Bach-Kommentar, Band I (Trinity Time Cantatas)
Martin Petzoldt: Bach-Kommentar, Theologisch-musikalische Kommentierung der geistlichen Vokalwerke Johann Sebastian Bachs, Band I: Die geistlichen Kantaten des 1. bis 27. Trinitatis-Sonntages. /// 2004, 726 Seiten, ISBN 3-7618-1741-X. The scope and purpose is described by the leading Bach theology writer in English, Robin Leaver, in his review on line: http://muse.jhu.edu/login?auth=0&type=summary&url=/journals/notes/v061/61.4leaver.html .
“The basic premise behind this project is that the religious/ecclesiastical worldview of the eighteenth century is far removed from our own. What was obvious and straightforward to Bach as composer, as well as to the members of the congregations who first heard his music, is often obscure or totally unrecognized in the twenty-first century. Thus if we are to understand Bach's music, and especially his particular compositional choices, we need access to contemporary explanations of this theological/philosophical world. The author, Martin Petzoldt—professor of systematic theology, Leipzig University, and president of the Neue-Bach-Gesellschaft— presents a variety of biblical, exegetical, historical, and theological presuppositions that lie behind the concepts and vocabulary of the cantata librettos.
“Under the heading for each Sunday of the Trinity season, Petzoldt first gives basic background information, such as the biblical readings assigned to the day, the cantatas Bach composed for the Sunday, their vocal and instrumental resources, together with references to recent literature on the respective cantatas. Much of this information is not new and can be found in other sources, but closer inspection reveals that there is more information recorded here than is usually the case, such as the specific entrance psalm for each Sunday, the church in which the cantata was first heard —usually either the St. Nicholas or St. Thomas churches in Leipzig—and the name of the preacher who gave the sermon on this occasion.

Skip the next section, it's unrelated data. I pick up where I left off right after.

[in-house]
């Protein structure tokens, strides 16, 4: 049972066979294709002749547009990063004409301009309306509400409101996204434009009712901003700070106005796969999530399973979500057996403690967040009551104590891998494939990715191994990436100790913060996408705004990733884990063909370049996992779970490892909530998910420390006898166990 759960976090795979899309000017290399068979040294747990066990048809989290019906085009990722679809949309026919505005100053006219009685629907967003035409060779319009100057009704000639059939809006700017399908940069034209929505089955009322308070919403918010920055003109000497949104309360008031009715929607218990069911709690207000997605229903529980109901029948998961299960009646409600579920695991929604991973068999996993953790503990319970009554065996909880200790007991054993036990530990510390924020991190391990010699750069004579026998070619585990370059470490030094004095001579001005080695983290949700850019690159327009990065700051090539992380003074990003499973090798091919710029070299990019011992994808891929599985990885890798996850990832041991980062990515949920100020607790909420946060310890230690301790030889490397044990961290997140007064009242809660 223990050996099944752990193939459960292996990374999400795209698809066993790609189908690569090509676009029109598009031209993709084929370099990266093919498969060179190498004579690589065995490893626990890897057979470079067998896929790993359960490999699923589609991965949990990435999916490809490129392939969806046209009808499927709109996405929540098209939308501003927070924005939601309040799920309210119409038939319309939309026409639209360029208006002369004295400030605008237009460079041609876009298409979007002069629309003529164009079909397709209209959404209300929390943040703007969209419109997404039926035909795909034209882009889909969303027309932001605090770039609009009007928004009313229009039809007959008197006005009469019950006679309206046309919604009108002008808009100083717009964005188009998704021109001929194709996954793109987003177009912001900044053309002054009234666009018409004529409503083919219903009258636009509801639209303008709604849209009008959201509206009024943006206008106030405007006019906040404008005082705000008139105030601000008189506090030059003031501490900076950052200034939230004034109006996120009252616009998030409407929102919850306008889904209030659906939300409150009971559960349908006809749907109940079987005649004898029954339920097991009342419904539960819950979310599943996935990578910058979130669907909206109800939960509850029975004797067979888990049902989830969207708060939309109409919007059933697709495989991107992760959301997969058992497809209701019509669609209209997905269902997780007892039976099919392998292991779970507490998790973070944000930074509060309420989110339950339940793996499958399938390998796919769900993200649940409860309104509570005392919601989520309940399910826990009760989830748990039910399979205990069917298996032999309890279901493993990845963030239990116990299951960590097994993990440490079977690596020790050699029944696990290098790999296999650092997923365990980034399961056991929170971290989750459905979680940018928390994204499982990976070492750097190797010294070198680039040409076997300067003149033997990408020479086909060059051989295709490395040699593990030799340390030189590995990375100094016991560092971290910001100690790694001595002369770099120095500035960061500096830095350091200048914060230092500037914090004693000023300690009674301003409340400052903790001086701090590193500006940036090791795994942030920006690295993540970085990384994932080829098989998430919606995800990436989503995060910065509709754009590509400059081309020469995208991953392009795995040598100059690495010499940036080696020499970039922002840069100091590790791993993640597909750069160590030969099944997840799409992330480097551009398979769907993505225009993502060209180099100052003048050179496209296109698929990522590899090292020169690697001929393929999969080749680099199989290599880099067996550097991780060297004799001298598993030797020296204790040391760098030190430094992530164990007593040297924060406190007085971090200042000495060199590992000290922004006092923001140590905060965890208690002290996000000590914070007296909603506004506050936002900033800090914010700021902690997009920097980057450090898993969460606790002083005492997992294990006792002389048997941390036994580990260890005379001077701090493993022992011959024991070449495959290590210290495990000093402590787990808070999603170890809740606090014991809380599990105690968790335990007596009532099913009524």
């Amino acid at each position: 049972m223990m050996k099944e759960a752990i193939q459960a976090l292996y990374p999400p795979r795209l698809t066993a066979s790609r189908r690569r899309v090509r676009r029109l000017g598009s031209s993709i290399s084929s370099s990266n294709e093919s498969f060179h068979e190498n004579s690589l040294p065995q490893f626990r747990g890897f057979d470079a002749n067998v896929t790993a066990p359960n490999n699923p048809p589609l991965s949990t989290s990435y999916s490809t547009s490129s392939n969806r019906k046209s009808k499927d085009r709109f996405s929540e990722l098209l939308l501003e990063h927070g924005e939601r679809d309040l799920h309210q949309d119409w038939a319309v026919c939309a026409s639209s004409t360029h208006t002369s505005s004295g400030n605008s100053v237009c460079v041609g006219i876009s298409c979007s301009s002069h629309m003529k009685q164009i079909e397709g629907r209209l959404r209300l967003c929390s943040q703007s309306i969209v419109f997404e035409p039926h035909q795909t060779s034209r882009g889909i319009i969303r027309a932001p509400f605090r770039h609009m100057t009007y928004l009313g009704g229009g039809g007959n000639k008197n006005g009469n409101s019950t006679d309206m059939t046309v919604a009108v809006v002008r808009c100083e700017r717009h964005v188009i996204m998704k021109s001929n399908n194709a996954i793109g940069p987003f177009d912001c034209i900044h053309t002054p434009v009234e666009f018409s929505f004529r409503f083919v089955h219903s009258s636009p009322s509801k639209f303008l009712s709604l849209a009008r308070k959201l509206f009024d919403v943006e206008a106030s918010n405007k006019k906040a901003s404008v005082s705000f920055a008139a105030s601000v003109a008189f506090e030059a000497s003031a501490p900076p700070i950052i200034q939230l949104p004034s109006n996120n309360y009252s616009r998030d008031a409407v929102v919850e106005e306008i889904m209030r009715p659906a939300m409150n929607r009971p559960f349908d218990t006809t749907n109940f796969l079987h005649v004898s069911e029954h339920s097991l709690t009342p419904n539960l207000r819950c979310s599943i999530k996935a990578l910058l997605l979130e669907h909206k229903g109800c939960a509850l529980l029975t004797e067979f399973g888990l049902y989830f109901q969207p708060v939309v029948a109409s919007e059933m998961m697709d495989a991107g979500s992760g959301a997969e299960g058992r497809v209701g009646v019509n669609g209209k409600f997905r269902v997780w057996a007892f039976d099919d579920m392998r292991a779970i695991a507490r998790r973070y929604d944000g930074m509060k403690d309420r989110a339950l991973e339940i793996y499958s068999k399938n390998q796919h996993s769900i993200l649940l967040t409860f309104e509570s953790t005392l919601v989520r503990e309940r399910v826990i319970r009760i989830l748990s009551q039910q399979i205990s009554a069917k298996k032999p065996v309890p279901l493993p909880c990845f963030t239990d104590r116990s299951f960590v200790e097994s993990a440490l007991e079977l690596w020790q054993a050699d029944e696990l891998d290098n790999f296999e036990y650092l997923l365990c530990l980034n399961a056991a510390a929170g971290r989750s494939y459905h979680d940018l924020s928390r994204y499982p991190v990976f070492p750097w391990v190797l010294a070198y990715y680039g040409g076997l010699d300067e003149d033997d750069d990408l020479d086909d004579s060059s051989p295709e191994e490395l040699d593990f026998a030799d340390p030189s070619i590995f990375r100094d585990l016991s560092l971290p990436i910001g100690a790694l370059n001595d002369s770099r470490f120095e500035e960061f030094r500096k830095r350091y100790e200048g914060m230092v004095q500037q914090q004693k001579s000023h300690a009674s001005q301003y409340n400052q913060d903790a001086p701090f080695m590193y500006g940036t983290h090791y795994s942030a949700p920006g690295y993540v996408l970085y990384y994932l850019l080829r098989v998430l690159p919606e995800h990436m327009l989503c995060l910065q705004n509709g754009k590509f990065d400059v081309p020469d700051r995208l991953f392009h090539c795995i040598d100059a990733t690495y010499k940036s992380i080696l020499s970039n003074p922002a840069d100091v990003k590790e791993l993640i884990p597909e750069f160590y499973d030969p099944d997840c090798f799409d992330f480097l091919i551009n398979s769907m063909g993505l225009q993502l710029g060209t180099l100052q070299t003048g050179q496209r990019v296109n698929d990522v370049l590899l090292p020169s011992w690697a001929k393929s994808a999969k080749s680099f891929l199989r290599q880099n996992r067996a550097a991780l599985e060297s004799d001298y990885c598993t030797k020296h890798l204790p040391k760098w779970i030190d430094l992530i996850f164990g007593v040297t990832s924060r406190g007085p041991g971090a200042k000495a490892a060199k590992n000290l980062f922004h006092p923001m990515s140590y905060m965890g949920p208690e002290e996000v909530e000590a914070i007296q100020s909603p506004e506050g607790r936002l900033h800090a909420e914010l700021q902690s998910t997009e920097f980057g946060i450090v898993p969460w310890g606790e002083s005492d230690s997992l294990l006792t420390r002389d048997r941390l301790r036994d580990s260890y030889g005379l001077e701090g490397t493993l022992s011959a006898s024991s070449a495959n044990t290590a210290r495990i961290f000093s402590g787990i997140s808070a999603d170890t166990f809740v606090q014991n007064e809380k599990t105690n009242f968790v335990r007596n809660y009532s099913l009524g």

“Petzoldt then gives extended quotations —usually on the gospel but sometimes also on the epistle of the day—from the biblical commentary by Johann Olearius that is known to have been in Bach's personal library: Biblische Erklärung darinnen nechst dem allgemeinen Haupt-Schlüssel der gantzen heiligen Schrifft, 5 vols. (Leipzig: Tarnoven, 1678–81). These extended citations of "commentary" form the backbone of the project and clearly conditioned the choice of its title: Bach-Kommentar.

Bach-Kommentar, Band II (Cantatas from Advent to Trinityfest, Feast Day Oratorios)
Martin Petzoldt: Bach-Kommentar, Theologisch-musikalische Kommentierung der geistlichen Vokalwerke Johann Sebastian Bachs, Band II: Die geistlichen Kantaten vom 1. Advent bis zum Trinitatisfest. Zur Bachwoche 2007 erschien endlich der zweite Band des Bach-Kommentars von Martin Petzoldt. Er behandelt die geistlichen Kantaten vom 1. Advent bis zum Trinitatisfest und folgt damit der Anordnung des Kirchenjahres. Eingeschlossen sind auch die Oratorien, die in der Funktion von Evangelienmusiken von Bach komponiert und aufgeführt wurden. Insbesondere das Weihnachts-Oratorium BWV 248 wird ausführlich dargestellt und kommentiert, wobei Martin Petzoldt – Professor für Systematische Theologie an der Theologischen Fakultät der Universität Leipzig – den Versuch unternommen hat, die Textgestalt nach der autographen Partitur Bachs vorzulegen.
/// 2007, 1100 Seiten, ISBN 3-7618-1742-8

Petzoldt, Martin: Bach-Kommentar Band 3 - Die Passionen, Motetten, Messen und Magnificat, geistliche Kantaten für Kasualien und ohne Bestimmung (Kassel u.a.: Bärenreiter), publication 2014 (Amazon.de).

 

Written by William Hoffman (April 2014)
Contributed by William Hoffman (April 25, 2014)